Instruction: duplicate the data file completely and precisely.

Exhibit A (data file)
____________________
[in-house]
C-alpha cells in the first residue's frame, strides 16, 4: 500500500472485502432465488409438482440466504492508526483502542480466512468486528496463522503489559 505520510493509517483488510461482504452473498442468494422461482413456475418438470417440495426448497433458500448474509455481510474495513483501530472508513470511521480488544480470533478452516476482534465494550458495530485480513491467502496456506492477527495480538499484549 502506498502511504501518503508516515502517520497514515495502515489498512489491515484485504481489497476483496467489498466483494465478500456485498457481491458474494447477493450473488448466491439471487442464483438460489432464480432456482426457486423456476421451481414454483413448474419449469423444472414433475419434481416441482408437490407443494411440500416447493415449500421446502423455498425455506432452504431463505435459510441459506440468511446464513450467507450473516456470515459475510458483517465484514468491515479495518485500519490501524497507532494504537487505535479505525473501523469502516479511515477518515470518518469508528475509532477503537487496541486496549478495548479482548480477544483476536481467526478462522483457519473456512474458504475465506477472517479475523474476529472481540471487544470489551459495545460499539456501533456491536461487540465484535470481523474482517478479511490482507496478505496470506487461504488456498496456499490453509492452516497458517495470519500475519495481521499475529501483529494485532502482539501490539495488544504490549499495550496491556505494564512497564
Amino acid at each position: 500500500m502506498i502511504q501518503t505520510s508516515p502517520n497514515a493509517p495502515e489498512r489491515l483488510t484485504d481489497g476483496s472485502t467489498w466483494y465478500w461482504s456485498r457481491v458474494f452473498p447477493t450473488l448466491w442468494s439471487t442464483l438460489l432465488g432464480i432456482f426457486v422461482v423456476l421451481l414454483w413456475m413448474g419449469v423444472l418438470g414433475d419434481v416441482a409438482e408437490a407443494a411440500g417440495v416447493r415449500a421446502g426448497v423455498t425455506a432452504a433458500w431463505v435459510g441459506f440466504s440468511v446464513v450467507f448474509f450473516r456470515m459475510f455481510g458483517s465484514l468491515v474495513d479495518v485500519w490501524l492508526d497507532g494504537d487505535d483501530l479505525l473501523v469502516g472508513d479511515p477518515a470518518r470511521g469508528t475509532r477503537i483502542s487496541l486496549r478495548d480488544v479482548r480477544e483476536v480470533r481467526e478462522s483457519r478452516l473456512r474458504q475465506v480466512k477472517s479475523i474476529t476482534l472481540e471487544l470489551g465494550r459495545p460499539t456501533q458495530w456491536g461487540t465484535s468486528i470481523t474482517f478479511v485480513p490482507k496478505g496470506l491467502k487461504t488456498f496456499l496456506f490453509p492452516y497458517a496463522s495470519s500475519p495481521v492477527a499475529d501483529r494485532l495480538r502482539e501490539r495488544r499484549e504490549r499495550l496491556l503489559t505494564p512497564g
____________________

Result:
[in-house]
C-alpha cells in the first residue's frame, strides 16, 4: 500500500472485502432465488409438482440466504492508526483502542480466512468486528496463522503489559 505520510493509517483488510461482504452473498442468494422461482413456475418438470417440495426448497433458500448474509455481510474495513483501530472508513470511521480488544480470533478452516476482534465494550458495530485480513491467502496456506492477527495480538499484549 502506498502511504501518503508516515502517520497514515495502515489498512489491515484485504481489497476483496467489498466483494465478500456485498457481491458474494447477493450473488448466491439471487442464483438460489432464480432456482426457486423456476421451481414454483413448474419449469423444472414433475419434481416441482408437490407443494411440500416447493415449500421446502423455498425455506432452504431463505435459510441459506440468511446464513450467507450473516456470515459475510458483517465484514468491515479495518485500519490501524497507532494504537487505535479505525473501523469502516479511515477518515470518518469508528475509532477503537487496541486496549478495548479482548480477544483476536481467526478462522483457519473456512474458504475465506477472517479475523474476529472481540471487544470489551459495545460499539456501533456491536461487540465484535470481523474482517478479511490482507496478505496470506487461504488456498496456499490453509492452516497458517495470519500475519495481521499475529501483529494485532502482539501490539495488544504490549499495550496491556505494564512497564
Amino acid at each position: 500500500m502506498i502511504q501518503t505520510s508516515p502517520n497514515a493509517p495502515e489498512r489491515l483488510t484485504d481489497g476483496s472485502t467489498w466483494y465478500w461482504s456485498r457481491v458474494f452473498p447477493t450473488l448466491w442468494s439471487t442464483l438460489l432465488g432464480i432456482f426457486v422461482v423456476l421451481l414454483w413456475m413448474g419449469v423444472l418438470g414433475d419434481v416441482a409438482e408437490a407443494a411440500g417440495v416447493r415449500a421446502g426448497v423455498t425455506a432452504a433458500w431463505v435459510g441459506f440466504s440468511v446464513v450467507f448474509f450473516r456470515m459475510f455481510g458483517s465484514l468491515v474495513d479495518v485500519w490501524l492508526d497507532g494504537d487505535d483501530l479505525l473501523v469502516g472508513d479511515p477518515a470518518r470511521g469508528t475509532r477503537i483502542s487496541l486496549r478495548d480488544v479482548r480477544e483476536v480470533r481467526e478462522s483457519r478452516l473456512r474458504q475465506v480466512k477472517s479475523i474476529t476482534l472481540e471487544l470489551g465494550r459495545p460499539t456501533q458495530w456491536g461487540t465484535s468486528i470481523t474482517f478479511v485480513p490482507k496478505g496470506l491467502k487461504t488456498f496456499l496456506f490453509p492452516y497458517a496463522s495470519s500475519p495481521v492477527a499475529d501483529r494485532l495480538r502482539e501490539r495488544r499484549e504490549r499495550l496491556l503489559t505494564p512497564g